Four of the team from HM7 set out from Oslo on 12th August after a crushing 4-0 defeat in a World Cup qualifier. The four included Wum. The route they’d chosen, over the mountains to Bergen, was challenging navigationally, physically and mentally.

Guess what?

Once the going got tough, Wum was in the support motor. But yer cannae go home fae the middle of nowhere: this time he had to stay onboard.

For my part, I’d booked a week’s holiday to be the support guy on the final 150 miles from Aberdeen to Glasgow. The schedule was relentless. The guys were already tired, with blisters aplenty, and whilst Wum kept wanting to get in the motor, I told him to walk: because that’s what you signed up to do. My job was simple: the guys were all skint, so apart from brewing tea and making sandwiches at the side of the road, my daily task was to find a shop, stock up on stuff, then shoot on ahead and find a place where we could wild camp for nothing. It’s what we did for seven days, except for driving the guys over to Inverness so we could watch Caley on the Saturday, then hoofing it back to Stonehaven to start again on the Sunday morning. What’s an extra 250 miles driving between friends?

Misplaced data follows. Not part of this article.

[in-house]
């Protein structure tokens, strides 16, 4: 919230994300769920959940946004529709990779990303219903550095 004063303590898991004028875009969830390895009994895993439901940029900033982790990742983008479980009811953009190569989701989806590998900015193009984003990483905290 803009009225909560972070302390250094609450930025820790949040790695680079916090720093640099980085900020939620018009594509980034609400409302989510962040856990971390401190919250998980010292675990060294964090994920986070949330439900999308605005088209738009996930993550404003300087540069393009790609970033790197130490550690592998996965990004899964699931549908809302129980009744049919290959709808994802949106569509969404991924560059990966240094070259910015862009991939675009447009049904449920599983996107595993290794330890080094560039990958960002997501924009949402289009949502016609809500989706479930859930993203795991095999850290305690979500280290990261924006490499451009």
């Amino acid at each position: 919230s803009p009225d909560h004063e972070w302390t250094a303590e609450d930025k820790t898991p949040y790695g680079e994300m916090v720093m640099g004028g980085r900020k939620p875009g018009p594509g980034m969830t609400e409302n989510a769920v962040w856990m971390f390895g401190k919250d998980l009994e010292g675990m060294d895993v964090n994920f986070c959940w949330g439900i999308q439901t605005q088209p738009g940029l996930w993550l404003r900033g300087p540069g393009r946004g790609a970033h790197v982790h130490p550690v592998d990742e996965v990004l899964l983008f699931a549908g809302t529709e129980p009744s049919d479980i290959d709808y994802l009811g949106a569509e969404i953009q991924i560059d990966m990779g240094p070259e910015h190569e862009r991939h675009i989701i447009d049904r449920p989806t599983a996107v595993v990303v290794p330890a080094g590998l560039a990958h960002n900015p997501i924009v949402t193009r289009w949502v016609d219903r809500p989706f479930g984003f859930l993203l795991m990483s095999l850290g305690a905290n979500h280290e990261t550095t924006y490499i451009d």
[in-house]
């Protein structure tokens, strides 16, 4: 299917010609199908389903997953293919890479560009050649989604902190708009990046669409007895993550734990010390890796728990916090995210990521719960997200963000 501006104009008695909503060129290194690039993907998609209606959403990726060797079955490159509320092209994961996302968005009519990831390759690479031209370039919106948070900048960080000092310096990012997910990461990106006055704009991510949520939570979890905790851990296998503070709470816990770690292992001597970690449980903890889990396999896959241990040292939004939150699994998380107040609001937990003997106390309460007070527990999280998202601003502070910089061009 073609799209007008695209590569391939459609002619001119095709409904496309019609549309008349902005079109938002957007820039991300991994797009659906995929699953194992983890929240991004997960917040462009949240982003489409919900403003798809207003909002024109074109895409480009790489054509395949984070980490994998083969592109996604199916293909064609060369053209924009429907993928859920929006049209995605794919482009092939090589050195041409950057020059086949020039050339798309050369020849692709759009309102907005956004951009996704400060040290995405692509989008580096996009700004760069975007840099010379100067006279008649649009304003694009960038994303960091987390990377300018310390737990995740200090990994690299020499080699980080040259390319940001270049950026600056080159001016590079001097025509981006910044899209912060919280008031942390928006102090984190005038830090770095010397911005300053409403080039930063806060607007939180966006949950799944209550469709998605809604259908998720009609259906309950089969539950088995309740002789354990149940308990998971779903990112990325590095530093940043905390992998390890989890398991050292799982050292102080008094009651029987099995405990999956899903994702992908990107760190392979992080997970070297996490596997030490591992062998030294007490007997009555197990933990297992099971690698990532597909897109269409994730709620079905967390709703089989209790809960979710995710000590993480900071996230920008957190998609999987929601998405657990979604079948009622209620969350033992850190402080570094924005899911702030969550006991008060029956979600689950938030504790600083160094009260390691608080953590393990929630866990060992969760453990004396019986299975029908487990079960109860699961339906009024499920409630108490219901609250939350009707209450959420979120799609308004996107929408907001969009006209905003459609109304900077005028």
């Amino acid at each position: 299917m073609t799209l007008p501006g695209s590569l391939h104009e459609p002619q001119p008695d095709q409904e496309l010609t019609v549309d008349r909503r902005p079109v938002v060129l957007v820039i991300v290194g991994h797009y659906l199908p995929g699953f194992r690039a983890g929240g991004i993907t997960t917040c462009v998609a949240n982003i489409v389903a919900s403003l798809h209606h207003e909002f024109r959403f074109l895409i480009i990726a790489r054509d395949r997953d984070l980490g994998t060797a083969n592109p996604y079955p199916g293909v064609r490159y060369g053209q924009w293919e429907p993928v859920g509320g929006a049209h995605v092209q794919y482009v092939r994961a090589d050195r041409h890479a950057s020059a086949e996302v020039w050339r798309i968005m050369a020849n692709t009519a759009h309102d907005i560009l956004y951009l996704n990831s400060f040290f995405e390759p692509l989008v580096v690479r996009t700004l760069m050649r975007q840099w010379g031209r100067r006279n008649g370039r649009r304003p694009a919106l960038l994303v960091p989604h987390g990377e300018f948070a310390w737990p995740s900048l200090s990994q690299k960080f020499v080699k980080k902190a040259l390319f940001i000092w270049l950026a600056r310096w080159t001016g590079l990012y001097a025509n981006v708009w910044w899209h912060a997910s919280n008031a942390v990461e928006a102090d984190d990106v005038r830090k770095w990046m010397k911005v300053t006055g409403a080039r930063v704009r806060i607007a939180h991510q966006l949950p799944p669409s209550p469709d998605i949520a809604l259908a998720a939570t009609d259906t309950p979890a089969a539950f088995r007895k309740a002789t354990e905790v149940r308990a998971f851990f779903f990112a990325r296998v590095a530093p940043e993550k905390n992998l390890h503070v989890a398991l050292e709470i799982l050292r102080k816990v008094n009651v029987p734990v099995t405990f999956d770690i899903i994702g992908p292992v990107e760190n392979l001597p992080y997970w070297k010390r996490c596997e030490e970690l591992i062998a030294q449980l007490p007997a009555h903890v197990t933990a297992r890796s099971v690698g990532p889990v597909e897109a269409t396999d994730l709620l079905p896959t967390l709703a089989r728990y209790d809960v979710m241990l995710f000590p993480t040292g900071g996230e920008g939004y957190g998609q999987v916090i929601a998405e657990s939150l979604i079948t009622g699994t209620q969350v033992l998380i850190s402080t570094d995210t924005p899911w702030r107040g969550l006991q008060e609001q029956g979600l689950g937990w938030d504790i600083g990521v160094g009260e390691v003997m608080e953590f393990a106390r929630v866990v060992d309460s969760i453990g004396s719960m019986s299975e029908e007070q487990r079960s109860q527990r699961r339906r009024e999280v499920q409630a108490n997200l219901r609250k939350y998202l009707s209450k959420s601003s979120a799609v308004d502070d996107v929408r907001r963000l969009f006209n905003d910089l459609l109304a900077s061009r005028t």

Well, let’s roll this story forward now, to the following Saturday, 5th September, match day at Hampden Park. By this time Sky Sports had picked up on the Tartan March story and I was there outside The Iron Horse on West Nile Street when Wum casually told the world, live, that he and his mates had walked every step of the way from Oslo to Glasgow (except for the aeroplane bit).